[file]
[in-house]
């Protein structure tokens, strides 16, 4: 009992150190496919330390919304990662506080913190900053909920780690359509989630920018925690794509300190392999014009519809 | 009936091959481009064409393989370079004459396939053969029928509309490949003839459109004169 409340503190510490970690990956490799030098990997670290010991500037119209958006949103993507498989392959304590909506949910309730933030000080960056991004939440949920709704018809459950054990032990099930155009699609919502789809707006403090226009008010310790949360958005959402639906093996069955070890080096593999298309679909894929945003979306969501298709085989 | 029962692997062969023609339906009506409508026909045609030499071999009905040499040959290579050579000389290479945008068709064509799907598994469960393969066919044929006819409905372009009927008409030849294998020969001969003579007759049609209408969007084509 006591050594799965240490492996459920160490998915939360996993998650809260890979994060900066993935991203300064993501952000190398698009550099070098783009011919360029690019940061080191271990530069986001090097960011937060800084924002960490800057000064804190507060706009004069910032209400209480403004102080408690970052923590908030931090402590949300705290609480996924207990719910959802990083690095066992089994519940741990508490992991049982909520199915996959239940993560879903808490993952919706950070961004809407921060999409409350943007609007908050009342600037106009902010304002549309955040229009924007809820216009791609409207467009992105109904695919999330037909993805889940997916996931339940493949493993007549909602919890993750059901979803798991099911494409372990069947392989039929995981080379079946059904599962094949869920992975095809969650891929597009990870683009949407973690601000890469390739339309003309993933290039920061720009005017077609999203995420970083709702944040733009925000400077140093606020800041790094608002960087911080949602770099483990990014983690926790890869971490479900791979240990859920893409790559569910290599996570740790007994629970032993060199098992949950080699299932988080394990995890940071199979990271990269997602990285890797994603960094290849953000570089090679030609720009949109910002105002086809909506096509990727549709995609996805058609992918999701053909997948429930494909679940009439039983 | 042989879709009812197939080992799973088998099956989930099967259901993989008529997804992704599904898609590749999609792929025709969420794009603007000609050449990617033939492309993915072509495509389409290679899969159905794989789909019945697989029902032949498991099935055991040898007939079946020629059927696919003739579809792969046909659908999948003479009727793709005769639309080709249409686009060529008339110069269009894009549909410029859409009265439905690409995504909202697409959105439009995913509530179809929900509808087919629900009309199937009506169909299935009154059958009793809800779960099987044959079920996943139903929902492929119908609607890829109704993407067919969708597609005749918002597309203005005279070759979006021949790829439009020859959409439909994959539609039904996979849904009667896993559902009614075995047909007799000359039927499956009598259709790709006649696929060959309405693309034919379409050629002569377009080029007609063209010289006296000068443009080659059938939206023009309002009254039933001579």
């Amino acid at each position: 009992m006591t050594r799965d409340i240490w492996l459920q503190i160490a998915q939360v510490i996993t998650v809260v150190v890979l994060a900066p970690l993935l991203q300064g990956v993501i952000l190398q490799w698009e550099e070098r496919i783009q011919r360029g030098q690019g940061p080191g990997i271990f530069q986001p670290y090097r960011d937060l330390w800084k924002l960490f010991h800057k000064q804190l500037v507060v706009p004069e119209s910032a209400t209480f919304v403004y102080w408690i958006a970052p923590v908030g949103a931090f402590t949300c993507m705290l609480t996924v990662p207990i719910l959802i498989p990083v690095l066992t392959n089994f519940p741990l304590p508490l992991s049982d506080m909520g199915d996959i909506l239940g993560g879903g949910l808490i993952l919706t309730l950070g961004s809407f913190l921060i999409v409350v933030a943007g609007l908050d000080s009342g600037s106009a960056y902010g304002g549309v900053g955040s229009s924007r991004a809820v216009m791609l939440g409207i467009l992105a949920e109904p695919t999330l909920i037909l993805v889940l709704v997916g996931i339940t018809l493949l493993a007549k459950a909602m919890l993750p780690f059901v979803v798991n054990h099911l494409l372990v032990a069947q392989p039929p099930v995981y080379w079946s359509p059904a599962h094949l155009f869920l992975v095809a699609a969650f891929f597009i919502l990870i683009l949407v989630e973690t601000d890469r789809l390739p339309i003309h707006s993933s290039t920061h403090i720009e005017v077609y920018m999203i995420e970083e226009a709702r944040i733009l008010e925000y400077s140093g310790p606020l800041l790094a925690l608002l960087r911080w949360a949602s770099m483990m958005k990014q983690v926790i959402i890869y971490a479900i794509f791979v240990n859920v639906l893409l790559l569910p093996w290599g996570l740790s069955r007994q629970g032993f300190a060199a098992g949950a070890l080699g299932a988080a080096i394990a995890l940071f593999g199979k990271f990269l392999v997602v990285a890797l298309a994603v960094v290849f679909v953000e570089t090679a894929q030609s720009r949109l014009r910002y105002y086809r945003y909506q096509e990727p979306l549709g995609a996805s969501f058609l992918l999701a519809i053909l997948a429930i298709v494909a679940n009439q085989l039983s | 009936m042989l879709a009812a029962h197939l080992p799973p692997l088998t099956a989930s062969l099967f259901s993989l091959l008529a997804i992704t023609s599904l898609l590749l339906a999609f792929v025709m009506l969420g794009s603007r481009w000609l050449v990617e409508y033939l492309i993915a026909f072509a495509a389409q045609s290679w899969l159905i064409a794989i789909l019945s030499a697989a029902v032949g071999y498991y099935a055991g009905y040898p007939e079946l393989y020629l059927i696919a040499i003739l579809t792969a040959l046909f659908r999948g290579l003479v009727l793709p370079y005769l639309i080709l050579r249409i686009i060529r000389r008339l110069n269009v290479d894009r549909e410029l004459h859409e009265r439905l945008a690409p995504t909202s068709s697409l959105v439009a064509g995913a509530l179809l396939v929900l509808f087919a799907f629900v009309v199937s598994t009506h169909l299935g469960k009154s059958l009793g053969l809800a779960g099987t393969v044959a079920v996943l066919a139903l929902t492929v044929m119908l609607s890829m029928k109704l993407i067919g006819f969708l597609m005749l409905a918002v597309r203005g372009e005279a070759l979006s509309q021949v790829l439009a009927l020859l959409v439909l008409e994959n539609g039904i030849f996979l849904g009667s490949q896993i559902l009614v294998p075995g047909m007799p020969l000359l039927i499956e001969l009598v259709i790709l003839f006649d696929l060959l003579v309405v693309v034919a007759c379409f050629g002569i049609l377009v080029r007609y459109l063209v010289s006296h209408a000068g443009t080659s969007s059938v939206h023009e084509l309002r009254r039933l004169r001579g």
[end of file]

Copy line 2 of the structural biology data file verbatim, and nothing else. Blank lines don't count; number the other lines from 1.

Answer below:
């Protein structure tokens, strides 16, 4: 009992150190496919330390919304990662506080913190900053909920780690359509989630920018925690794509300190392999014009519809 | 009936091959481009064409393989370079004459396939053969029928509309490949003839459109004169 409340503190510490970690990956490799030098990997670290010991500037119209958006949103993507498989392959304590909506949910309730933030000080960056991004939440949920709704018809459950054990032990099930155009699609919502789809707006403090226009008010310790949360958005959402639906093996069955070890080096593999298309679909894929945003979306969501298709085989 | 029962692997062969023609339906009506409508026909045609030499071999009905040499040959290579050579000389290479945008068709064509799907598994469960393969066919044929006819409905372009009927008409030849294998020969001969003579007759049609209408969007084509 006591050594799965240490492996459920160490998915939360996993998650809260890979994060900066993935991203300064993501952000190398698009550099070098783009011919360029690019940061080191271990530069986001090097960011937060800084924002960490800057000064804190507060706009004069910032209400209480403004102080408690970052923590908030931090402590949300705290609480996924207990719910959802990083690095066992089994519940741990508490992991049982909520199915996959239940993560879903808490993952919706950070961004809407921060999409409350943007609007908050009342600037106009902010304002549309955040229009924007809820216009791609409207467009992105109904695919999330037909993805889940997916996931339940493949493993007549909602919890993750059901979803798991099911494409372990069947392989039929995981080379079946059904599962094949869920992975095809969650891929597009990870683009949407973690601000890469390739339309003309993933290039920061720009005017077609999203995420970083709702944040733009925000400077140093606020800041790094608002960087911080949602770099483990990014983690926790890869971490479900791979240990859920893409790559569910290599996570740790007994629970032993060199098992949950080699299932988080394990995890940071199979990271990269997602990285890797994603960094290849953000570089090679030609720009949109910002105002086809909506096509990727549709995609996805058609992918999701053909997948429930494909679940009439039983 | 042989879709009812197939080992799973088998099956989930099967259901993989008529997804992704599904898609590749999609792929025709969420794009603007000609050449990617033939492309993915072509495509389409290679899969159905794989789909019945697989029902032949498991099935055991040898007939079946020629059927696919003739579809792969046909659908999948003479009727793709005769639309080709249409686009060529008339110069269009894009549909410029859409009265439905690409995504909202697409959105439009995913509530179809929900509808087919629900009309199937009506169909299935009154059958009793809800779960099987044959079920996943139903929902492929119908609607890829109704993407067919969708597609005749918002597309203005005279070759979006021949790829439009020859959409439909994959539609039904996979849904009667896993559902009614075995047909007799000359039927499956009598259709790709006649696929060959309405693309034919379409050629002569377009080029007609063209010289006296000068443009080659059938939206023009309002009254039933001579």